“The war has already begun.

The question is. When did it begin?”

(Pakistan’s Present and Future War,

January 2008).


Immediately after the Soviet withdrawal from Afghanistan, Pakistan was put under sanctions for pursuing a nuclear programme. The Afghan Mujahedeen backed by USA were abandoned. There was no reconstruction. The country became a lawless region and an international sanctuary for militants. Pakistani and Afghan initiatives at peace were rejected by USA. Pakistan’s adjacent tribal regions faced worst spillover effects. By 1998, when additional sanctions were imposed on Pakistan, it became clear that lawlessness in Afghanistan was an element of US policy over Pakistan. Since nuclearisation prohibited conventional war, the conflict took a diverse shape. 9/11 pushed the conflict into Pakistan and Pakistan’s present war begun.

The tragedy is that most Pakistanis never realised they were at war. Despite many chilling incidents and constant rejoinders, Pakistan remained in the mode of ‘business as usual’. The successes in ‘war on terror’ were in stark contrast to deliberate economic surrender. The internal strengths cardinal to prolonged sustained modern warfare were compromised. Pakistan’s rulers and policy makers were willingly complicit in weakening the country. They shaped the environment in personal greed, appeasement of global and regional centers of power; and as Wusatullah Khan, a Pakistani journalist branded, ‘a Bakhshu’; an international errand boy.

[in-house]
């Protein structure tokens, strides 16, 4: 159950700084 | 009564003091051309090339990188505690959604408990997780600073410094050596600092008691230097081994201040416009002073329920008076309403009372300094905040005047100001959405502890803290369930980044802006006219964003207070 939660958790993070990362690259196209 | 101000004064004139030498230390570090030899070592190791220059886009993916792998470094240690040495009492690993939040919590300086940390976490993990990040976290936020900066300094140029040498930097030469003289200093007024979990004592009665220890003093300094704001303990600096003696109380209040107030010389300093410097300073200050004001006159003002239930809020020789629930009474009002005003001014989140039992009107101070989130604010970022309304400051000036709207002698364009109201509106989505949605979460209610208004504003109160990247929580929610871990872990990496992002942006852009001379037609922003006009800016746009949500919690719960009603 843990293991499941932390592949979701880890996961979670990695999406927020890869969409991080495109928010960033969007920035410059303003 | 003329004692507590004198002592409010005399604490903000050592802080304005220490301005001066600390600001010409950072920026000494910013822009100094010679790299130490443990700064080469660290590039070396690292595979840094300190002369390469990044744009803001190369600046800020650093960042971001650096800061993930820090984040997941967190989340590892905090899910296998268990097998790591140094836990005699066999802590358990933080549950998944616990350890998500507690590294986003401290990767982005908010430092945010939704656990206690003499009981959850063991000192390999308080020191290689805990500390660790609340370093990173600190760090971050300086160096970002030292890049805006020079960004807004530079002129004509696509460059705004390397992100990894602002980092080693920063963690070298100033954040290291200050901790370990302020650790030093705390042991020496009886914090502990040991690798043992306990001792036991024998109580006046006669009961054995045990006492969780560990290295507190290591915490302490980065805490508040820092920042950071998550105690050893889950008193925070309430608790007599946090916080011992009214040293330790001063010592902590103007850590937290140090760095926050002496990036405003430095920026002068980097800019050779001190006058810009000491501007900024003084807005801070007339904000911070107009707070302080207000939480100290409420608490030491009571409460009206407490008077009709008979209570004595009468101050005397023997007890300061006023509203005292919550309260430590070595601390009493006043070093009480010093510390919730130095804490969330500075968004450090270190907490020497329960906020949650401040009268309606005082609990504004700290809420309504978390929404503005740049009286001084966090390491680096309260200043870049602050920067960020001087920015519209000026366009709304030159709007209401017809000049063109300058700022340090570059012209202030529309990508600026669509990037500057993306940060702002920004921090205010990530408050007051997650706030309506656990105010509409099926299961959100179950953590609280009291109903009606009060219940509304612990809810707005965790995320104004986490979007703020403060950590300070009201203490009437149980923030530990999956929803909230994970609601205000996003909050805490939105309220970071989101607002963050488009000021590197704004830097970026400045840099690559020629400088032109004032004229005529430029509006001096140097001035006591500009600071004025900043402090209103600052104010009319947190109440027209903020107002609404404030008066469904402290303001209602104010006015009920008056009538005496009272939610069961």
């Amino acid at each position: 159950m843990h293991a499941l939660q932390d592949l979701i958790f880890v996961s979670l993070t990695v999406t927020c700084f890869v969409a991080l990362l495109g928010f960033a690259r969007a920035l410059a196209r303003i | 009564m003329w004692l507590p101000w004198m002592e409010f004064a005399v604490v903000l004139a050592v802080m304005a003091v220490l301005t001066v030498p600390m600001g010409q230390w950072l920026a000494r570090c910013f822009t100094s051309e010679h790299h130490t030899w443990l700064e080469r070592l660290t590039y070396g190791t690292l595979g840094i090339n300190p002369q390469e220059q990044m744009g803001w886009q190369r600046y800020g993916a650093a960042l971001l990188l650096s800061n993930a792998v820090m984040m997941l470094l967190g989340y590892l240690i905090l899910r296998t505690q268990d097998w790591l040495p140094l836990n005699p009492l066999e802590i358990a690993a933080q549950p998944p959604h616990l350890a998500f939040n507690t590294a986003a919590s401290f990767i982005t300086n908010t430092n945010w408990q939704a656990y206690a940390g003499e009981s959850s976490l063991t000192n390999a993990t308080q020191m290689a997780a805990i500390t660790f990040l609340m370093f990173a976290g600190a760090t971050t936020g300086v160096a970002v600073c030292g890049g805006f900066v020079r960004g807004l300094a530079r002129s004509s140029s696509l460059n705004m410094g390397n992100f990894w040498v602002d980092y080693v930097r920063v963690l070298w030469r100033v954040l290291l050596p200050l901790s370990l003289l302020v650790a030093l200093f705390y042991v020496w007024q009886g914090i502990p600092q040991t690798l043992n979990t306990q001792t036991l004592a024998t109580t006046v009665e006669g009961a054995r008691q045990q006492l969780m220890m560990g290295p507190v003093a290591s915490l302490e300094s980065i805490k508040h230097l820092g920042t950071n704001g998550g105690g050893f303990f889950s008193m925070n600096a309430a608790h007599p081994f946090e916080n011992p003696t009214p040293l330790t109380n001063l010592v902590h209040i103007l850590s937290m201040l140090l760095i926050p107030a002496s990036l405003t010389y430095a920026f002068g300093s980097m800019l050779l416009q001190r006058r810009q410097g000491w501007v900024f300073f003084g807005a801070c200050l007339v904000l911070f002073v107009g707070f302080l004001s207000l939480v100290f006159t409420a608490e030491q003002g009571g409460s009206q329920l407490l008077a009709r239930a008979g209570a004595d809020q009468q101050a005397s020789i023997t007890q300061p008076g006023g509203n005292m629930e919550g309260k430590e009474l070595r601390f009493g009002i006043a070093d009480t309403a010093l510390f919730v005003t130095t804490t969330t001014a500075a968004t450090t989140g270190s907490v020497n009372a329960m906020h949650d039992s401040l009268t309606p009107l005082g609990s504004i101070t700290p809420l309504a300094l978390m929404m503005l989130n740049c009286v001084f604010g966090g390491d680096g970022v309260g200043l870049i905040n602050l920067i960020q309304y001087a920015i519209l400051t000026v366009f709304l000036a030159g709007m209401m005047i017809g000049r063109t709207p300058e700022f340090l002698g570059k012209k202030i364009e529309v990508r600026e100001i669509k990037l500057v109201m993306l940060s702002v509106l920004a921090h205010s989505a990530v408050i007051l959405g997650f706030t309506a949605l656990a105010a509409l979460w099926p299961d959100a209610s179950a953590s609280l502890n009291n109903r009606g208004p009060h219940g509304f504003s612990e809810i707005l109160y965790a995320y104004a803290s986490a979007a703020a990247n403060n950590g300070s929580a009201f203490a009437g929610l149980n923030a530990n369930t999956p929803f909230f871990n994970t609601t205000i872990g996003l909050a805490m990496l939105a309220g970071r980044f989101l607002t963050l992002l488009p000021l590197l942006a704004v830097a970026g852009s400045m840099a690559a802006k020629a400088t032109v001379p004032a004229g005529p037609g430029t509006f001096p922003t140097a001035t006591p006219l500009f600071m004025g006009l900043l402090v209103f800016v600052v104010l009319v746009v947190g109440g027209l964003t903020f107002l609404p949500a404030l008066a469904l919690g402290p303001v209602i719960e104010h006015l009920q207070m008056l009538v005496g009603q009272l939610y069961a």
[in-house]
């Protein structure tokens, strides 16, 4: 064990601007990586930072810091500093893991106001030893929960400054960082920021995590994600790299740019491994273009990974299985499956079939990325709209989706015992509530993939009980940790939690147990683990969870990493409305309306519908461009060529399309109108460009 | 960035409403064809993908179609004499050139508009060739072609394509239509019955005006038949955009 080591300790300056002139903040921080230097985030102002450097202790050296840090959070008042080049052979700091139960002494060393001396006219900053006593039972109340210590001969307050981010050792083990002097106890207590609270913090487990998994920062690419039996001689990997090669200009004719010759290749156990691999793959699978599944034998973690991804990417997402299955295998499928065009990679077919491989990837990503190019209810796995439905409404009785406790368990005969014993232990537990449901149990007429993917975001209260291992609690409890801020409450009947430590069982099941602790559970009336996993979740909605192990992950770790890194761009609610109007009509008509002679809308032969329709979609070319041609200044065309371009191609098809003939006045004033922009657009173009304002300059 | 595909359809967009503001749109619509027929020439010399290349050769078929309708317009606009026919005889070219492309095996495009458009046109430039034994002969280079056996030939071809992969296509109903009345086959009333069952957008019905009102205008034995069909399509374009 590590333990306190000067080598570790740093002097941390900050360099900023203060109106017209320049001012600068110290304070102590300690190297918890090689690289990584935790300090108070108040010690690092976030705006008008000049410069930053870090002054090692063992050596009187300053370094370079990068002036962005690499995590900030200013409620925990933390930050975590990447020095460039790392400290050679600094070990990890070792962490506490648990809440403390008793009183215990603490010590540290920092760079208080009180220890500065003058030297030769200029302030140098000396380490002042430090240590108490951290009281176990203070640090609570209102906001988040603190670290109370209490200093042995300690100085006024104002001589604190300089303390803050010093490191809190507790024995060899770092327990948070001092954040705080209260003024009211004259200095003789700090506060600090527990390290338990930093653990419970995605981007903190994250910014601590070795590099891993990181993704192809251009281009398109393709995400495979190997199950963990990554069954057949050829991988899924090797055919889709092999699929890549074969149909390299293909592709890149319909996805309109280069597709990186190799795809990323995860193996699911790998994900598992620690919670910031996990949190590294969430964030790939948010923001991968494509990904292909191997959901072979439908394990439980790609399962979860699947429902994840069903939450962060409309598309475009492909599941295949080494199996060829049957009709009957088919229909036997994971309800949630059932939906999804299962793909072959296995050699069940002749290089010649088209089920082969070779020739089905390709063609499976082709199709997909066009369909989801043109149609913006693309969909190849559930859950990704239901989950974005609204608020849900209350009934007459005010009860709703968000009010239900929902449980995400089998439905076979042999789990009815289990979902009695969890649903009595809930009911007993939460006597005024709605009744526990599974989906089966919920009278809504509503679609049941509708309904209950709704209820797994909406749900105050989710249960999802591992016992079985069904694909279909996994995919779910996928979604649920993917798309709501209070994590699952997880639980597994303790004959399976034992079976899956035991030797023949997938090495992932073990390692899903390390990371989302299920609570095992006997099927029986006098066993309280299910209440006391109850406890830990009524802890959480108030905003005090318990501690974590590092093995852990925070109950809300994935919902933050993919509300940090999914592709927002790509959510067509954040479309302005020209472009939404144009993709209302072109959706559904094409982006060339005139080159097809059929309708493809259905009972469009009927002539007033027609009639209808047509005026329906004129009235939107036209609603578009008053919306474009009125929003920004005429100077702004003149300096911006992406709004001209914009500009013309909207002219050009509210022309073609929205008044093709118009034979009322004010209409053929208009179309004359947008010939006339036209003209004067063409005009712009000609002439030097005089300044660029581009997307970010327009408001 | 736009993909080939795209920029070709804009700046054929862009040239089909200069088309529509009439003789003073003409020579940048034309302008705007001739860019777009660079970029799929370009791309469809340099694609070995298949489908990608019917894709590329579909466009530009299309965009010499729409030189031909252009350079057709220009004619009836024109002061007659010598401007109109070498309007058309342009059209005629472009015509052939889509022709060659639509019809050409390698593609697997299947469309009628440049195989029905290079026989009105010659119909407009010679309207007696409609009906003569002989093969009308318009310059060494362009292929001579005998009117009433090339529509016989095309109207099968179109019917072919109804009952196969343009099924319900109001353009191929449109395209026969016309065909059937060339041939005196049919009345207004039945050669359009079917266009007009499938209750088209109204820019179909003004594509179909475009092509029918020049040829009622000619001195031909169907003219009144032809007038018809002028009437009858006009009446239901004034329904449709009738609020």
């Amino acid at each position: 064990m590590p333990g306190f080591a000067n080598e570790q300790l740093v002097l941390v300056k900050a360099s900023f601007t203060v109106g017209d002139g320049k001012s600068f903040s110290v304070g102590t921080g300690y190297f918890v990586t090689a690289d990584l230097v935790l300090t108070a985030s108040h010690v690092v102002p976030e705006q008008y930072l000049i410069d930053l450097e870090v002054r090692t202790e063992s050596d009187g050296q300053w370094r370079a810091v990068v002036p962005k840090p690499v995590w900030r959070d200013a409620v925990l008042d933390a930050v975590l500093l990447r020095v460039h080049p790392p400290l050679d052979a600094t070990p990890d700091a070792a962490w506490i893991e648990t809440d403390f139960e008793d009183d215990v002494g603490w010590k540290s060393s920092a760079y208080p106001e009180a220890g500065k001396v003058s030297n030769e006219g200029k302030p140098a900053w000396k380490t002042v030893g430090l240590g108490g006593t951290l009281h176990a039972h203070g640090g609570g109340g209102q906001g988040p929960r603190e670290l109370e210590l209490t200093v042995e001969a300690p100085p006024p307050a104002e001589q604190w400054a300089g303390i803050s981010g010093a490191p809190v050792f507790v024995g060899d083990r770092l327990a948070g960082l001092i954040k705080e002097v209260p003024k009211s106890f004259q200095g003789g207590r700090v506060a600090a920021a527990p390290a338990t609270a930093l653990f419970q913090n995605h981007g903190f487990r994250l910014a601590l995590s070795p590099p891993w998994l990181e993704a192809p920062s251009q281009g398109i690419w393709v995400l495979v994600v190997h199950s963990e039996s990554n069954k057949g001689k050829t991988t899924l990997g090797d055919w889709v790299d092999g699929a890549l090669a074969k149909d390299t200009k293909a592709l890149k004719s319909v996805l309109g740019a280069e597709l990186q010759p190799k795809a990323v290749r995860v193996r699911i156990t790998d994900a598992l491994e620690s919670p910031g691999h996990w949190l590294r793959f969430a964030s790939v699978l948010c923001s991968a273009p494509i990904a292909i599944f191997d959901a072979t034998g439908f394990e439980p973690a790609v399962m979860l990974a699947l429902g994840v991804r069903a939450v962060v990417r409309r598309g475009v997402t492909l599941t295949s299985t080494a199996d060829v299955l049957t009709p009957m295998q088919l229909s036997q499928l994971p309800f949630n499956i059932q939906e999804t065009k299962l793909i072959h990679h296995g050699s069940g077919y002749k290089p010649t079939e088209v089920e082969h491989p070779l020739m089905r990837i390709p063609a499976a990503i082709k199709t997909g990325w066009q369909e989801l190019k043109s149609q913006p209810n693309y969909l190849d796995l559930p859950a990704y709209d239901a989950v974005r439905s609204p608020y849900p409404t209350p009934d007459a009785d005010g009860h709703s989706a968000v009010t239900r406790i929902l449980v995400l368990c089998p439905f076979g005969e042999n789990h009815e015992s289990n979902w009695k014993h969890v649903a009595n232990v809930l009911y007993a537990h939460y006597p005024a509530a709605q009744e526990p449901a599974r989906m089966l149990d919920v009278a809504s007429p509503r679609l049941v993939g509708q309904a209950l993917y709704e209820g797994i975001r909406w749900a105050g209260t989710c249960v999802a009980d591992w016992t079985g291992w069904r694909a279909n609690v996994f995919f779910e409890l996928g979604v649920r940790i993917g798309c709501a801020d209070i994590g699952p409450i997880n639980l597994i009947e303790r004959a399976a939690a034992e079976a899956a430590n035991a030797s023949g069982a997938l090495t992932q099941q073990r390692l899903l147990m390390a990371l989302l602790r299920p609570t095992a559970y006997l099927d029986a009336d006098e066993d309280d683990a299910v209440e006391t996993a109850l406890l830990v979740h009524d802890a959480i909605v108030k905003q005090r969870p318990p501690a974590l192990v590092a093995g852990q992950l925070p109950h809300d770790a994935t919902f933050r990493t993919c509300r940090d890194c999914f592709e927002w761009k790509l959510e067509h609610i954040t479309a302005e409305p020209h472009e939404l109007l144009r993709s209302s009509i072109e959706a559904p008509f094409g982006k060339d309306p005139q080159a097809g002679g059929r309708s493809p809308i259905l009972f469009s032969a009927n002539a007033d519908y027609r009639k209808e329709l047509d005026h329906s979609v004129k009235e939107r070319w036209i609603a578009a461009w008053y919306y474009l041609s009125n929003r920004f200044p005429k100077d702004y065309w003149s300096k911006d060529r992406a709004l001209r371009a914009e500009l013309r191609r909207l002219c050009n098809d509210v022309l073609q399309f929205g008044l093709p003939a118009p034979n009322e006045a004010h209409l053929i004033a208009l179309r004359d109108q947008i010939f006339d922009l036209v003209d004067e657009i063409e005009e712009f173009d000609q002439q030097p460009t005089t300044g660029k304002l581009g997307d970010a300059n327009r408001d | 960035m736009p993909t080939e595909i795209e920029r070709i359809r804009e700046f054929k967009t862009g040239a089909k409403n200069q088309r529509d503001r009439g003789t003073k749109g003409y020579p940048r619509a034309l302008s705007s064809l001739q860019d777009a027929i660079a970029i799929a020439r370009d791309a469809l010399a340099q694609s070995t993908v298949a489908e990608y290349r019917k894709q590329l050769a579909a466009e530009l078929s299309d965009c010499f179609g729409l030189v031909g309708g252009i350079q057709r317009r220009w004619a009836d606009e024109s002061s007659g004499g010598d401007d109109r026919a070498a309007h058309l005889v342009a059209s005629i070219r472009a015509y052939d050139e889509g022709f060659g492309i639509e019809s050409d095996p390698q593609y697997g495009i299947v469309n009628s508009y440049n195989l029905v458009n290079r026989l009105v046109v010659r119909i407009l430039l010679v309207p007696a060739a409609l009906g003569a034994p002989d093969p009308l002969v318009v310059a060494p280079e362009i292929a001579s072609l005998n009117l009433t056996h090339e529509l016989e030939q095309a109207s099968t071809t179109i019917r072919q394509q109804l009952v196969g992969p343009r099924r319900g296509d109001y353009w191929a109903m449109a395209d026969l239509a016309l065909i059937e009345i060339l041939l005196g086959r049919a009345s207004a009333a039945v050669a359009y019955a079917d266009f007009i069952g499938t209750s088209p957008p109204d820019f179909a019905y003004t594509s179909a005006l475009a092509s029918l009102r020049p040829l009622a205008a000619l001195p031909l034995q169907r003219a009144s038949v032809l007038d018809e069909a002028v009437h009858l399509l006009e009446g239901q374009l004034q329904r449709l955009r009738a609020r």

Here are some excerpts written and repeated by me from 2008 onwards in Pakistan’s leading English and Urdu dailies with an updated commentary. Due to sensitivity of the ongoing escalation, no new inferences have been included.

India’s quest for security and response to perceived external threats is shaped and complicated by her past. Wary of the freedom struggle in Kashmir, an exaggerated threat of Islamic militants and fear of another ‘Two Nation Theory’ from within; Indian strategists have been toying with the idea of using a small but a lethal strike against Pakistan with Israeli and international acquiescence. Though threatening, such joint ventures were pre-empted in the past and given an impetus by Narendra Modi’s Rukma Vimana and his extra ordinary cooperation with Israel.

This meant high profile coercion exploiting international perceptions. To capitalise, India compromised its traditional mantra of non-alignment to align for short term gains against Pakistan. The objective was to frame a politically discredited, ethnically fragmented, economically fragile and a morally weak Pakistan.

The intervening period culminated in efforts for ‘Broad Spectrum Dominance’. It followed the patterns applied by Israel in the Middle East. Indian military structure and force goals for more than past two decades were Pakistan specific. Pulwama incident and the escalation provide evidence that Indo-Israel cooperation has extended into an international axis against Pakistan.